I am an evaluator with over 20 years of evaluation practice, mainly as part of the central evaluation offices of two United Nations agencies: FAO and UNDP. Prior to that, I have worked for 10 years for NGOs and for the UN Capital Development Fund (UNCDF) as a rural development expert and programme manager in Afghanistan, Ethiopia and Mauritania. An agronomist by training and a generalist by inclination, I have evaluated programmes a wide array of domains and sectors beyond rural development and natural resource management, such as in the “humanitarian-development nexus” and resilience building, or assistance to democratic governance, rule of law and elections. I have also evaluated development approaches and strategies, such as participatory approaches, programme approach, and global development goals and agendas (MDGs, SDGs).
In their thought provoking, data-packed keynote address to the 14th EES conference in Copenhagen last month, Peter Dahler-Larsen and Estelle Raimondo asked participants to recognize that sometimes, evaluation is more of a problem than a solution. Taking stock of the growth of evaluation as a practice and as a discipline, they argued for a better balance between benefits and costs of evaluation systems.
What happens when evaluators turn their gaze onto themselves? Sometimes this may lead to navel gazing and auto-congratulation, but this is not what Peter Dahler-Larser and Estelle Raimondo had in store for participants of the
Neutrality-impartiality-independence. At which stage of the evaluation is each concept important?Discussion
I thought I might share some of the lessons we learned from our Evaluation of FAO’s contribution to SDG 2 – Zero Hunger.
I was recently discussing the challenges of evaluating SDG support with Ian Goldman from CLEAR and Dirk Troskie from the Western Cape Government Department of Agriculture, South Africa. They seemed somewhat surprised that we had embarked on such an endeavour, as the causal links between the 2030 Agenda and action at country level are tenuous and hard to pinpoint.
Nations assess their progress against SDG targets through Voluntary National Reviews presented to the High-level Political
The theme of this year's report is "Transforming food systems for affordable healthy diets". The SOFI 2020 report examines the cost of healthy diets around the world, by region and in different development contexts. Food quality is an important factor in food security.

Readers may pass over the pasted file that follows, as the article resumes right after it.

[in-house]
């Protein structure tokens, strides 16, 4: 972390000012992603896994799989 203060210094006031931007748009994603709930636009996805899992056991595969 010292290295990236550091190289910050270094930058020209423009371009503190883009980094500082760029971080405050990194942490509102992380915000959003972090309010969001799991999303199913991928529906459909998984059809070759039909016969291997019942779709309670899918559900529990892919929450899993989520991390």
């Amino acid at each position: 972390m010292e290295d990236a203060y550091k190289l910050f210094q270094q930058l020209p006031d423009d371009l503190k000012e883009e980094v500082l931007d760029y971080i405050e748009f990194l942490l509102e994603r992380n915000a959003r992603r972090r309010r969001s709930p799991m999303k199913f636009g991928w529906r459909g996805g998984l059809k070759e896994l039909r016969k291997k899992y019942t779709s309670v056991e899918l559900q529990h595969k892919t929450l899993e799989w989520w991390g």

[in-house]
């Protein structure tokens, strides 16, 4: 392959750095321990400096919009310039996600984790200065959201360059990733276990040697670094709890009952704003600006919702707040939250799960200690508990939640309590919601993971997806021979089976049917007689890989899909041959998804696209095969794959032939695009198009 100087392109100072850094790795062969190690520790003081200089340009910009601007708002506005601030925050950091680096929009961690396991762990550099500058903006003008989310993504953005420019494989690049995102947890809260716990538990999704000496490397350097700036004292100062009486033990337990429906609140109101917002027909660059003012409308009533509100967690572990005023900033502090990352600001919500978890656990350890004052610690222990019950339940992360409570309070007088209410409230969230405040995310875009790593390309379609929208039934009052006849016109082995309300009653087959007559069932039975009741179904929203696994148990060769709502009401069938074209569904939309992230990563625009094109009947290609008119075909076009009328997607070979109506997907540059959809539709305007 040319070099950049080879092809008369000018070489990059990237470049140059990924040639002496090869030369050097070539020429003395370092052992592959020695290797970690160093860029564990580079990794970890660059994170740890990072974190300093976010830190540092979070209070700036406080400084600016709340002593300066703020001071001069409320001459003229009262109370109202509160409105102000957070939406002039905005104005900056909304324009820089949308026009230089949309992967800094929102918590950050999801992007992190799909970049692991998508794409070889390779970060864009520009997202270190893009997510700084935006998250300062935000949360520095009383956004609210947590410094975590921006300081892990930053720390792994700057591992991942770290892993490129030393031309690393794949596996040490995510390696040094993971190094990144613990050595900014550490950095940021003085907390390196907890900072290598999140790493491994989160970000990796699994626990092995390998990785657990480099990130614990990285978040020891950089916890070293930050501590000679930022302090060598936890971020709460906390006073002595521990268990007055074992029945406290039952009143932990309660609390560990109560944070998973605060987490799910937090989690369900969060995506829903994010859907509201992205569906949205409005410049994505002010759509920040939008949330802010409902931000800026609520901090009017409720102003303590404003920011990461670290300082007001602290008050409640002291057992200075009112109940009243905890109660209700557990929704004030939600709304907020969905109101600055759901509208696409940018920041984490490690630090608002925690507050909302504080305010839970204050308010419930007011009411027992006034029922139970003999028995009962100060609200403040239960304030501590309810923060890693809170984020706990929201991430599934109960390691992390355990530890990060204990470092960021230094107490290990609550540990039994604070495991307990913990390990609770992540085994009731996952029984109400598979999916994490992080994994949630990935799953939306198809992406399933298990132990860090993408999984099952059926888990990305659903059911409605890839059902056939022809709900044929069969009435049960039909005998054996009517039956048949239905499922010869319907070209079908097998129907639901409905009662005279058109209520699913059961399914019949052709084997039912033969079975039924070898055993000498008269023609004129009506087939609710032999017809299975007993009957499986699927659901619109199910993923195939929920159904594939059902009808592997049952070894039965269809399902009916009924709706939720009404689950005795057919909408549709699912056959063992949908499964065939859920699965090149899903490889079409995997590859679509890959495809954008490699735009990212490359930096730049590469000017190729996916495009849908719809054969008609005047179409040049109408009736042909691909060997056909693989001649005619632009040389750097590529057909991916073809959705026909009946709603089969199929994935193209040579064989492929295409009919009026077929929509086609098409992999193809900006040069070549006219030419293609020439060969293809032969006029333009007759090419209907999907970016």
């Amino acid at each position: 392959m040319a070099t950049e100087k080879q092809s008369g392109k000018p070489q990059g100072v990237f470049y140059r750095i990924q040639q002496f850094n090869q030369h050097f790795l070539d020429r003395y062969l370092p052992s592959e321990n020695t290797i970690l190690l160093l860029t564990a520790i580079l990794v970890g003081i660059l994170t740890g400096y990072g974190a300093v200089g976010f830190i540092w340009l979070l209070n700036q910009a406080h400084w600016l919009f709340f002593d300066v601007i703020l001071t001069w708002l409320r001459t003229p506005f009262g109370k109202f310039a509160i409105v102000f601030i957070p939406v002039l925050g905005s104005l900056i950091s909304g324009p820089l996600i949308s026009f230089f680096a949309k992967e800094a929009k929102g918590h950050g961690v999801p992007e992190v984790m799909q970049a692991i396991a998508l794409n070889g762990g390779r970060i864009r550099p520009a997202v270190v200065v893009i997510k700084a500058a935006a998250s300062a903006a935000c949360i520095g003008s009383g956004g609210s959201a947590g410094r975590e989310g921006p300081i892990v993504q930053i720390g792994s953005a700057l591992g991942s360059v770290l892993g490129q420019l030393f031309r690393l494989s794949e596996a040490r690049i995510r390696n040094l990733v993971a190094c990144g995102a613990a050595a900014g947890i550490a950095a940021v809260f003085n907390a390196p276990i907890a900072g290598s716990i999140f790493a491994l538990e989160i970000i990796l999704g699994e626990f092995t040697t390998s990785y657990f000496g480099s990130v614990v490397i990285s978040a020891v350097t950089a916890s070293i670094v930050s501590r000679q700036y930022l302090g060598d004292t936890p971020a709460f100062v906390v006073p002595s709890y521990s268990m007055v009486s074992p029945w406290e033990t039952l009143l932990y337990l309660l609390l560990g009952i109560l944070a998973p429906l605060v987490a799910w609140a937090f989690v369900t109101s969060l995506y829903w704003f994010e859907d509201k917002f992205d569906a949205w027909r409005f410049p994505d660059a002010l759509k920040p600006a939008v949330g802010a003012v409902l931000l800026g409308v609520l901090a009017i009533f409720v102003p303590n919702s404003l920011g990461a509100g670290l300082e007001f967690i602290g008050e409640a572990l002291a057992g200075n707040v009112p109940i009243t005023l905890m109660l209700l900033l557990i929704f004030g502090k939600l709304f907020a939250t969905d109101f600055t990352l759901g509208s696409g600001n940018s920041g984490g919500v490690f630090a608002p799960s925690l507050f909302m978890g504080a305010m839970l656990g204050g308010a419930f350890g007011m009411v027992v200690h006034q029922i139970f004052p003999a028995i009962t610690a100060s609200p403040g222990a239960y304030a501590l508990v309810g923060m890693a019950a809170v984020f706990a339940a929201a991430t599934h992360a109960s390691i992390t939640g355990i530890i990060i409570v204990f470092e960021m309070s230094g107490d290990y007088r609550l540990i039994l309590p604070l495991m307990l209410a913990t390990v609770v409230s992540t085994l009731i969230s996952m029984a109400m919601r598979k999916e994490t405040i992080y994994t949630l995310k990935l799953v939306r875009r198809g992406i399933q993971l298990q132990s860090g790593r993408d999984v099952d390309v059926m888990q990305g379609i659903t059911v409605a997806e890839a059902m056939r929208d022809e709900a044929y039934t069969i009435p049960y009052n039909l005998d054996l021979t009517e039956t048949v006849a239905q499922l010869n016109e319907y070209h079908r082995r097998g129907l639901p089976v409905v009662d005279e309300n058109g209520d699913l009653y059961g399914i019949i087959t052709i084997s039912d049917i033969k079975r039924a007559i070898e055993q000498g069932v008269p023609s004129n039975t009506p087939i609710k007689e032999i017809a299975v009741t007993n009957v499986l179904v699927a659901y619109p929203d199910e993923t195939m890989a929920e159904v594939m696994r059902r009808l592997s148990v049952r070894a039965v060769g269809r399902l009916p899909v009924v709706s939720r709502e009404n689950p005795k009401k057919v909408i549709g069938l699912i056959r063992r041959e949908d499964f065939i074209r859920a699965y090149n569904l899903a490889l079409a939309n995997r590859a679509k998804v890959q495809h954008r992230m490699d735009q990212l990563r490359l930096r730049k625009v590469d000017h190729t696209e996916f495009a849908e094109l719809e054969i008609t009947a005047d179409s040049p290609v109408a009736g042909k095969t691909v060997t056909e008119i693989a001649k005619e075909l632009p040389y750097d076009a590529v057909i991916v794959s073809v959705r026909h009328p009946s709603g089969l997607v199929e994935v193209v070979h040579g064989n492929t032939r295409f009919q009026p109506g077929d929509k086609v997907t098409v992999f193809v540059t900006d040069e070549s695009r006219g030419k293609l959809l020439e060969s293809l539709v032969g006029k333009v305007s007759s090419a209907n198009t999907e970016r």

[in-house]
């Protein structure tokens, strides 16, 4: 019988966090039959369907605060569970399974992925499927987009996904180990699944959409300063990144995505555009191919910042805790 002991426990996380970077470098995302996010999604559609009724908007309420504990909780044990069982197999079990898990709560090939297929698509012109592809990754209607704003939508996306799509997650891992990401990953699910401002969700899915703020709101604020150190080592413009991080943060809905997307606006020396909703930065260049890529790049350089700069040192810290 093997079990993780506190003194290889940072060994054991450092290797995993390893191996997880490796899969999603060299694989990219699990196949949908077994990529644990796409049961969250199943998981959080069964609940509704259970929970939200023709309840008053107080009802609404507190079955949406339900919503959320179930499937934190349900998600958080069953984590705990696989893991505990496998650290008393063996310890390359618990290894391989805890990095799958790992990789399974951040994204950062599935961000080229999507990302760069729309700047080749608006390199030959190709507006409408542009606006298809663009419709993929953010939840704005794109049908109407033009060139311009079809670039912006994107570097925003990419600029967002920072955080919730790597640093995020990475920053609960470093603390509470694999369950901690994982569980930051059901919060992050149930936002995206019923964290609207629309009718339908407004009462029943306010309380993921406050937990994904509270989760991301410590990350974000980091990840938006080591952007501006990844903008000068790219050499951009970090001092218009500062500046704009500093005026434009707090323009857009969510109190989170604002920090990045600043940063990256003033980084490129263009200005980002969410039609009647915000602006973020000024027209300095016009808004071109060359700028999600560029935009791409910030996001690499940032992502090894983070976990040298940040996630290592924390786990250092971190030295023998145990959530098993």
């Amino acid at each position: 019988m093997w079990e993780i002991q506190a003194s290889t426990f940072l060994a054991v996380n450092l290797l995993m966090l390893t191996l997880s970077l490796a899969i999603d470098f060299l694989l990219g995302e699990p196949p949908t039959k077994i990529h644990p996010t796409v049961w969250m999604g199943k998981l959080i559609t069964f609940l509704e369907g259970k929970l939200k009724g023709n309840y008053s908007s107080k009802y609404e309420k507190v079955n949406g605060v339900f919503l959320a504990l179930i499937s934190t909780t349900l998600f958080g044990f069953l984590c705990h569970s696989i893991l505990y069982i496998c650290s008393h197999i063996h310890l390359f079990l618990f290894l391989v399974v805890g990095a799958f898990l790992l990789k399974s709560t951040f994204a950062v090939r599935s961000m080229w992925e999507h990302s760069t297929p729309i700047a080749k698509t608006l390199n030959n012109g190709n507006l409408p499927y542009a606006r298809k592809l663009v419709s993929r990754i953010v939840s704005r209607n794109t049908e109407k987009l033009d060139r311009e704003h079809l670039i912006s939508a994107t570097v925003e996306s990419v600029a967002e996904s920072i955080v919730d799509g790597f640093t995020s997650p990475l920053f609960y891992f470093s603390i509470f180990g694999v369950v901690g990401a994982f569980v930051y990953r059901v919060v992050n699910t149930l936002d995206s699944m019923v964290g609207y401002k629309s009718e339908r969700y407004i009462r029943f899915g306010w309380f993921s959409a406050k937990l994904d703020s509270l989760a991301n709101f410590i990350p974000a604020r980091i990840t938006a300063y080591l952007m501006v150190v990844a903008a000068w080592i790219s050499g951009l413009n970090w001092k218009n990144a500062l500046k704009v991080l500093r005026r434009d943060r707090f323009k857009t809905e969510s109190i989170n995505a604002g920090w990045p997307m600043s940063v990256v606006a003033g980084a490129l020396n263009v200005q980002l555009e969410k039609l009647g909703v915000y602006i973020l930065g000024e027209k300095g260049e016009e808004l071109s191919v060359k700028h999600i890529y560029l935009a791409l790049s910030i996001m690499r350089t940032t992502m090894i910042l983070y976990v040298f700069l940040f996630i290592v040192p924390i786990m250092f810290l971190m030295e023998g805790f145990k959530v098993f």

The report uses a number of indicators, and I would like to take this opportunity to talk about the political and cultural dimensions of development indicators, by briefly analyzing two indicators related to the SDG target 2.1 which aims to eradicate hunger, and which (among others) are used in the SOFI report.
Olivier CosséeSenior Evaluation Manager FAO
Thank you Seda for highlighting the TAPE tool. I had heard about it from the SDG 2 review we did in 2019/20, which you kindly referenced.
The TAPE guidelines provide very good sample questionnaires in annex, which could be adapted locally and used by evaluators (and others) to build their own tool or questionnaire. The questions included in there also help not just measure but also define agro-ecology by expliciting a number of key variables.
So the TAPE guidelines help answer the remark of Laurent on the need to define what success looks like in the transition to agroecology. I think this is an important issue.
There has been very little progress on the transition to more sustainable agriculture, and one of the reasons may be that we don't necessarily agree on what success looks like. While it has produced interesting experiences by civil society and farmer organizations since the 1980s, agroecology has so far failed to convince decision makers in ministries of agriculture -- except in a handful of countries such as Senegal, thanks to the relentless efforts of ENDA Pronat, its secretary Mariam Sow and many others.
Agroecology is even perceived as ideological or militant by certain governments, due to its historical roots as an alternative to the Green Revolution. So defining the approach more objectively would help firmly anchor it in science, and TAPE can contribute there as well.
Evidently, what success looks like will depend on the agro-ecological context. It would make no sense to apply exactly the same criteria all over the globe. It would also contradict a basic principle of agro-ecology which is that it's supposed to be bottom up.
So it seems to me that the right way to define most precisely an agroecological product or system is to do so locally, based on minimum standards agreed with local food producers, traders and consumer organizations. This is for instance what Nicaragua has done with its Law for the Promotion of Agroecological and Organic Production (2011) followed by Mandatory Technical Standards approved and passed in 2013 to characterize, regulate and certify agroecological production units. Many countries have done the same, in an effort to promote agroecology through consumer education and food labelling.